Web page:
Hd Qrs Lee’s Cav Div

July 15, 1864


Dear Agnes

Your letter of the13th inst reached me yesterday & I am very much obliged to you & Mr. White for it, for we were very anxious to hear from all of you. I am delighted to hear that ma is better & that you are all doing well. We are at present encamped in “the Wilds of Va” this country has never been settled & the most forlorn set of people are scattered here & they cultivate little farms. There are some animals here but which are accustomed to move away at the approach of man, but [illegible] are the inhabitants that they have been disturbed [illegible] very pleasantly situated in the woods, where we have plenty of shade & a nice stream to bath in, so were have been pretty comfortably fixed in comparison with the rest of the army.

At present we are having a very unusual spell of [illegible] & [illegible] The enemies had soon contend with the way they have been treated & are very shy of coming out & everybody is heartily glad that they have come to such a condition, though if they do attempt any raid now I think they will get not more than a mile or two before we will be upon them & stop them right short up. Our cav is increasing rapidly in numbers & the horses are getting pretty good feed.

We have Capt Cavendish to dine with us yesterday, he is attached to Gen. Fitz & is very clever & amusing. He gave us some very amusing accounts of the English army & their arrogance in their [illegible] Equipments & accompanying them with our ragged [illegible] mentioned one officer who came to this country to offer his services and could not [illegible] breakfast with [illegible] He also told us a great deal about the Crimean War where he was for some time & altogether made himself very interesting & something unusual in a Englishman we gave him for dinner a splendid ham boiled with cabbage then baked [illegible] (age unknown) potatoes beats rice & squash so you see we are not starved out yet We set up in camp meeting style, under a large arbor on a board table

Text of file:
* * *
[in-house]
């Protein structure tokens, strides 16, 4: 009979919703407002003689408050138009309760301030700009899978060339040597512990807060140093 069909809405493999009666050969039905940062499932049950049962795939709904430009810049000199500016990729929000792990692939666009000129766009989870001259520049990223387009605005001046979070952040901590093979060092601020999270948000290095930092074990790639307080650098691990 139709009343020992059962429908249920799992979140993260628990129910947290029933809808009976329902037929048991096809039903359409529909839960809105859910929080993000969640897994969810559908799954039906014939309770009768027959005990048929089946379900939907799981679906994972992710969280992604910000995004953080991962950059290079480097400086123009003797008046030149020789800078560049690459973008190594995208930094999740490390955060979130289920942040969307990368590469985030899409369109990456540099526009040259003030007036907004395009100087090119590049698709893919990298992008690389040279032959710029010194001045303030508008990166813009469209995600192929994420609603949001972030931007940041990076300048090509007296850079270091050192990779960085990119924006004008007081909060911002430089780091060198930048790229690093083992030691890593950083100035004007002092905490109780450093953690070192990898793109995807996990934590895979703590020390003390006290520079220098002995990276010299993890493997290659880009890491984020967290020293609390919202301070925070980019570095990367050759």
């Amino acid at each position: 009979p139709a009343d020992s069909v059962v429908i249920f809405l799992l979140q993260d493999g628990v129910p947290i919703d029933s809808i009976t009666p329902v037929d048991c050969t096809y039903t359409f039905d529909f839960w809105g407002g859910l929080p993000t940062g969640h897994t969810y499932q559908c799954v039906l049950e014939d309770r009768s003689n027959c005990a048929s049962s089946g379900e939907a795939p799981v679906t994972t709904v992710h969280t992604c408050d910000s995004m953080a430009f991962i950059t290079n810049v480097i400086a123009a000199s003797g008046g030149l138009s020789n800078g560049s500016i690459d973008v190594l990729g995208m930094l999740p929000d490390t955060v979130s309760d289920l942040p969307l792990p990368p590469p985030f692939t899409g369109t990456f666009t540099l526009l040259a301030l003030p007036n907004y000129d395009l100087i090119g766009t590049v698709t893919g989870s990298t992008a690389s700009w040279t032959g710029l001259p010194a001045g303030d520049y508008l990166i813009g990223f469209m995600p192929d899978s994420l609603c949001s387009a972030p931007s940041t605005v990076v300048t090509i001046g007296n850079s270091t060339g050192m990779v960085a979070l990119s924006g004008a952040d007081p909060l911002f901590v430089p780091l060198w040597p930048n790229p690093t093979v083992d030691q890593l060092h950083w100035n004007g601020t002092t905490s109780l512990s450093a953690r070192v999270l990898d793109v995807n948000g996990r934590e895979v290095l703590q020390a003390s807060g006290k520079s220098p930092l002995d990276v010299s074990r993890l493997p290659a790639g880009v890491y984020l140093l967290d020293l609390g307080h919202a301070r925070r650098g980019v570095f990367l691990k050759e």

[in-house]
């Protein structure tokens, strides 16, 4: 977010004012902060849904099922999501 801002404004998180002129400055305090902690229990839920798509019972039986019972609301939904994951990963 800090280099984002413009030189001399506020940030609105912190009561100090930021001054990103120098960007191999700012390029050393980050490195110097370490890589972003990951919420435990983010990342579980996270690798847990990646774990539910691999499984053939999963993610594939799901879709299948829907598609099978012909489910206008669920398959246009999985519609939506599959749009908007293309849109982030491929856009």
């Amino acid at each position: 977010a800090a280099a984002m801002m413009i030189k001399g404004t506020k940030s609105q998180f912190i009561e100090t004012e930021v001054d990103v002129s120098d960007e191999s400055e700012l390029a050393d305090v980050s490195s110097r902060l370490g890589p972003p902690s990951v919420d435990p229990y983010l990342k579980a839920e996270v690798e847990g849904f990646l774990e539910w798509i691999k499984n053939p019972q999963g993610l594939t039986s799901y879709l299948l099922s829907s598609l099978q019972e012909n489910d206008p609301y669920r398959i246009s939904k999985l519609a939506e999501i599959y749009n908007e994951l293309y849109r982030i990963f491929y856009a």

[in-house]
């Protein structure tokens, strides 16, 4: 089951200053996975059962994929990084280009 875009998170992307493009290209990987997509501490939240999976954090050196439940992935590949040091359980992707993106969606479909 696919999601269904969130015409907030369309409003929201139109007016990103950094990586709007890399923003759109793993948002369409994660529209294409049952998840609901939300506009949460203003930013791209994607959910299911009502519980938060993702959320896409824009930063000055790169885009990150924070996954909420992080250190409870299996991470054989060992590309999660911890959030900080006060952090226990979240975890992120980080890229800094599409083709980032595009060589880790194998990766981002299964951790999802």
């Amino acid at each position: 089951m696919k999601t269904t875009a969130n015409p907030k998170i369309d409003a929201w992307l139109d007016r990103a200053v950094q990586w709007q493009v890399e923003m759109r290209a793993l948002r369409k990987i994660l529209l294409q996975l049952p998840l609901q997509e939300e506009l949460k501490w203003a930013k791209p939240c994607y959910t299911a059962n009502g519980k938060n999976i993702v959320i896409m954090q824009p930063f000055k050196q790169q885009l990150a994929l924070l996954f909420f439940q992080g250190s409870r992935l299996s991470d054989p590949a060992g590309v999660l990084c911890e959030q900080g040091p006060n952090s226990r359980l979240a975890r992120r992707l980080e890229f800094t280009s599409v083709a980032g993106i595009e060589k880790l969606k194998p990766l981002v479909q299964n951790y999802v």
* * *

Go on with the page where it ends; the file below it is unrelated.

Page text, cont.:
It is the general impression in the army here that Grant is sending away some of his troops to secure Washington, if not the whole army is now under weight. I hope he may soon leave, for we are very anxious to cross the Potomac once more & turn our horses out on the fine grass in Maryland & Pennsylvania. I would not be impressed if we moved at any moment. This weather we are having makes one entirely unfit to do anything & that with the ink & pen & paper (your excuses) make hearing this entirely unpresentable, but that you will be glad to hear from me in any way, I send it.

Remember me to them all at Clydael where you write & to my friends generally & send Major Preston’s letter on to home.

Give my love to Milly & Mary & ma & all the misses. Ben heard from Kinlock the other day they are all well.

Your very much fatigued brother

R E Lee


Fitzhugh and John send their love




Source: Lee Family Papers, Mss1 L51 c 535, Section 27, Virginia Historical Society, Richmond

Transcribed by Colin Woodward, 2018 February 5